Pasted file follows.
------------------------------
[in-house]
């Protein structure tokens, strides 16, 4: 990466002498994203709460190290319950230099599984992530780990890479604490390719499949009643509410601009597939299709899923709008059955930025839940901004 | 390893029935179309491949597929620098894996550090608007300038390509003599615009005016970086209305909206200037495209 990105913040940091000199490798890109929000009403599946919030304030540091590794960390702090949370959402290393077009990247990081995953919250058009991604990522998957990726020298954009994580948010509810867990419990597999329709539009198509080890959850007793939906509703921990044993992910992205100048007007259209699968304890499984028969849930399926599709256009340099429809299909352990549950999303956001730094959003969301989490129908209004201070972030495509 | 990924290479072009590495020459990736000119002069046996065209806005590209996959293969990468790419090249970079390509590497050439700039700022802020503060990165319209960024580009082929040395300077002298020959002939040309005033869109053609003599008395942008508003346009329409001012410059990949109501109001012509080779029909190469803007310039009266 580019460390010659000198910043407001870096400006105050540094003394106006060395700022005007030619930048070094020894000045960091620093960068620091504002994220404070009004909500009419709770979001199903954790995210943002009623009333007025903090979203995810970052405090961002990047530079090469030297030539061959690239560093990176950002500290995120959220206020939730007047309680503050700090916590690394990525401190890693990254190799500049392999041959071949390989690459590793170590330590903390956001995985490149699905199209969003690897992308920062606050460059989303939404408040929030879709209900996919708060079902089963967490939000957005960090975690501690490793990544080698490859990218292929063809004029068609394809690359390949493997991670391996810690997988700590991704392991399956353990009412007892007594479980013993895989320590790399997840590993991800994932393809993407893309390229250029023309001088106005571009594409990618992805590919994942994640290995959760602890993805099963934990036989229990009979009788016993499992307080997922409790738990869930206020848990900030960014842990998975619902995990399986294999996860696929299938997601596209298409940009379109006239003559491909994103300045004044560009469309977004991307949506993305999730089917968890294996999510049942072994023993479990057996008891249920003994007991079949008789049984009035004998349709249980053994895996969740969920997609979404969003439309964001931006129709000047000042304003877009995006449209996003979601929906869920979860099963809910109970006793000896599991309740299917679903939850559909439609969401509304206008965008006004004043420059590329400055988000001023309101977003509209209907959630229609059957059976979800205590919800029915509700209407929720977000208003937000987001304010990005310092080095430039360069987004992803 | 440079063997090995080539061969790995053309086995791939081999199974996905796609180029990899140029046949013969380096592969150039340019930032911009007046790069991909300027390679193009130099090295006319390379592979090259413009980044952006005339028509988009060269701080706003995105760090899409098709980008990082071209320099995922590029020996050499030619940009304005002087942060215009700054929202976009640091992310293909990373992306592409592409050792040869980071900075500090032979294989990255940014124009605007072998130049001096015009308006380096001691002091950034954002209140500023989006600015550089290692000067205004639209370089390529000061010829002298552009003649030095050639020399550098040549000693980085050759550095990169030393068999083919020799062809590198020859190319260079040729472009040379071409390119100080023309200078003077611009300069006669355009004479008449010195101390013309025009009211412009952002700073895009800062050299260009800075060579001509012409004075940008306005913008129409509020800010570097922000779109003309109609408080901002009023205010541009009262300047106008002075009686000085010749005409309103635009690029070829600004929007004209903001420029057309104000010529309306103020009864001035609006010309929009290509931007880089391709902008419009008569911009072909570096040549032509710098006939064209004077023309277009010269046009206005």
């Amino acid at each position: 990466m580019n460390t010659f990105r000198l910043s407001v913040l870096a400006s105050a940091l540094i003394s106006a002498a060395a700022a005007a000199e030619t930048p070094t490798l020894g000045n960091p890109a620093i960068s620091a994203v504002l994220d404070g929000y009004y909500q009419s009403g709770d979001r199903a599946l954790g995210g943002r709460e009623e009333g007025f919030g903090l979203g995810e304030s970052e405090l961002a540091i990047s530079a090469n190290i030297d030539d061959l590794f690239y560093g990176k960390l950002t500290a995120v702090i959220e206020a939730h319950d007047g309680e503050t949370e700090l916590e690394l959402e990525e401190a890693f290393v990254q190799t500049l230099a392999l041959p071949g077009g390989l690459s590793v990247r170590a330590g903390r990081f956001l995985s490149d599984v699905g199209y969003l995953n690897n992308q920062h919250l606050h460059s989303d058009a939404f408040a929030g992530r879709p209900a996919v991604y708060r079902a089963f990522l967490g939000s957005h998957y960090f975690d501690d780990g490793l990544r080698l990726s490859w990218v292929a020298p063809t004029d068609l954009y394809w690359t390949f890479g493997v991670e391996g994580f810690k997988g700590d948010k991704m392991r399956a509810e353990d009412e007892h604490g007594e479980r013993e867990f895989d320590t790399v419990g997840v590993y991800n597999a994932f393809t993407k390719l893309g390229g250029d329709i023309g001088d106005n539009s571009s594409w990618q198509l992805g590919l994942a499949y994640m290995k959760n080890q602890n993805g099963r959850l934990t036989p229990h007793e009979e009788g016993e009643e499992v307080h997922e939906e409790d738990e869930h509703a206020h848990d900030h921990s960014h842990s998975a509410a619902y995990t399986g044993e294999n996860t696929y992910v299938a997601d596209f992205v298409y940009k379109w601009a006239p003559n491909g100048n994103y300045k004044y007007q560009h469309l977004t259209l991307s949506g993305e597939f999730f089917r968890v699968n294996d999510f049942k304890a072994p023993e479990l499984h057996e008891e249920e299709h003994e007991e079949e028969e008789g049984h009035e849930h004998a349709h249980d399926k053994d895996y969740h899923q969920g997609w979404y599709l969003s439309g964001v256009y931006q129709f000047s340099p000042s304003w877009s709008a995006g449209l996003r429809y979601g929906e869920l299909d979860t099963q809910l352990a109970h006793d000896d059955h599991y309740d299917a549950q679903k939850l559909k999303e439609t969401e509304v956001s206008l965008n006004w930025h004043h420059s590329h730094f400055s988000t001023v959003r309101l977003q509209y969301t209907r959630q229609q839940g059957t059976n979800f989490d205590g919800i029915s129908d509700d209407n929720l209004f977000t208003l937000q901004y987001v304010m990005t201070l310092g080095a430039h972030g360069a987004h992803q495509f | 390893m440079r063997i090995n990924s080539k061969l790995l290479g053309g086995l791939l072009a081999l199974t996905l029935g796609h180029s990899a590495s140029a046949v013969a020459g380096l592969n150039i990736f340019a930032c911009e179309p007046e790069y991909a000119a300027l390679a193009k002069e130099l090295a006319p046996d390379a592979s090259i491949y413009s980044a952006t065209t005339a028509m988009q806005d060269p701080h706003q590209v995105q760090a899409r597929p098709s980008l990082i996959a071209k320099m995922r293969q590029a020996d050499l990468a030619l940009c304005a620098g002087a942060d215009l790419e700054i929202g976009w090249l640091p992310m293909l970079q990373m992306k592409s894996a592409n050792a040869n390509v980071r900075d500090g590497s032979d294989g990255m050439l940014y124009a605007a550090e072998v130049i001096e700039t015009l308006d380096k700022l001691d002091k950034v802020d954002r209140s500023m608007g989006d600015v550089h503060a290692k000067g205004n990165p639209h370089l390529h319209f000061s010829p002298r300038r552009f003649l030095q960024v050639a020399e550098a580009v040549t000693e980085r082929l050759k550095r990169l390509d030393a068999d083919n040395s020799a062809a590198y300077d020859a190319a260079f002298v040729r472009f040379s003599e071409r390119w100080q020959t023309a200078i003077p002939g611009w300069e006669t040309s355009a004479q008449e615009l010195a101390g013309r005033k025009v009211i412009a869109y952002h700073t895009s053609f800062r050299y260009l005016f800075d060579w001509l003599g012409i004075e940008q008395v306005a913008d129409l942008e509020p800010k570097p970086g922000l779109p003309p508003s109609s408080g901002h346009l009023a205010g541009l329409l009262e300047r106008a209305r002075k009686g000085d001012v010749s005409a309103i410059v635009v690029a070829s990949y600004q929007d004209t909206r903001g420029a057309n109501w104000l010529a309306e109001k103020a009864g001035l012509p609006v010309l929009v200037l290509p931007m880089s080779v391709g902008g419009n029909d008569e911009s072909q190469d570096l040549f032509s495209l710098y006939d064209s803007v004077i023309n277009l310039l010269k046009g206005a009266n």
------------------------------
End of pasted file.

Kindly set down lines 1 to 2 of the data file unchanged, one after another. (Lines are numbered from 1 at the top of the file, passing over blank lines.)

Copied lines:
[in-house]
């Protein structure tokens, strides 16, 4: 990466002498994203709460190290319950230099599984992530780990890479604490390719499949009643509410601009597939299709899923709008059955930025839940901004 | 390893029935179309491949597929620098894996550090608007300038390509003599615009005016970086209305909206200037495209 990105913040940091000199490798890109929000009403599946919030304030540091590794960390702090949370959402290393077009990247990081995953919250058009991604990522998957990726020298954009994580948010509810867990419990597999329709539009198509080890959850007793939906509703921990044993992910992205100048007007259209699968304890499984028969849930399926599709256009340099429809299909352990549950999303956001730094959003969301989490129908209004201070972030495509 | 990924290479072009590495020459990736000119002069046996065209806005590209996959293969990468790419090249970079390509590497050439700039700022802020503060990165319209960024580009082929040395300077002298020959002939040309005033869109053609003599008395942008508003346009329409001012410059990949109501109001012509080779029909190469803007310039009266 580019460390010659000198910043407001870096400006105050540094003394106006060395700022005007030619930048070094020894000045960091620093960068620091504002994220404070009004909500009419709770979001199903954790995210943002009623009333007025903090979203995810970052405090961002990047530079090469030297030539061959690239560093990176950002500290995120959220206020939730007047309680503050700090916590690394990525401190890693990254190799500049392999041959071949390989690459590793170590330590903390956001995985490149699905199209969003690897992308920062606050460059989303939404408040929030879709209900996919708060079902089963967490939000957005960090975690501690490793990544080698490859990218292929063809004029068609394809690359390949493997991670391996810690997988700590991704392991399956353990009412007892007594479980013993895989320590790399997840590993991800994932393809993407893309390229250029023309001088106005571009594409990618992805590919994942994640290995959760602890993805099963934990036989229990009979009788016993499992307080997922409790738990869930206020848990900030960014842990998975619902995990399986294999996860696929299938997601596209298409940009379109006239003559491909994103300045004044560009469309977004991307949506993305999730089917968890294996999510049942072994023993479990057996008891249920003994007991079949008789049984009035004998349709249980053994895996969740969920997609979404969003439309964001931006129709000047000042304003877009995006449209996003979601929906869920979860099963809910109970006793000896599991309740299917679903939850559909439609969401509304206008965008006004004043420059590329400055988000001023309101977003509209209907959630229609059957059976979800205590919800029915509700209407929720977000208003937000987001304010990005310092080095430039360069987004992803 | 440079063997090995080539061969790995053309086995791939081999199974996905796609180029990899140029046949013969380096592969150039340019930032911009007046790069991909300027390679193009130099090295006319390379592979090259413009980044952006005339028509988009060269701080706003995105760090899409098709980008990082071209320099995922590029020996050499030619940009304005002087942060215009700054929202976009640091992310293909990373992306592409592409050792040869980071900075500090032979294989990255940014124009605007072998130049001096015009308006380096001691002091950034954002209140500023989006600015550089290692000067205004639209370089390529000061010829002298552009003649030095050639020399550098040549000693980085050759550095990169030393068999083919020799062809590198020859190319260079040729472009040379071409390119100080023309200078003077611009300069006669355009004479008449010195101390013309025009009211412009952002700073895009800062050299260009800075060579001509012409004075940008306005913008129409509020800010570097922000779109003309109609408080901002009023205010541009009262300047106008002075009686000085010749005409309103635009690029070829600004929007004209903001420029057309104000010529309306103020009864001035609006010309929009290509931007880089391709902008419009008569911009072909570096040549032509710098006939064209004077023309277009010269046009206005």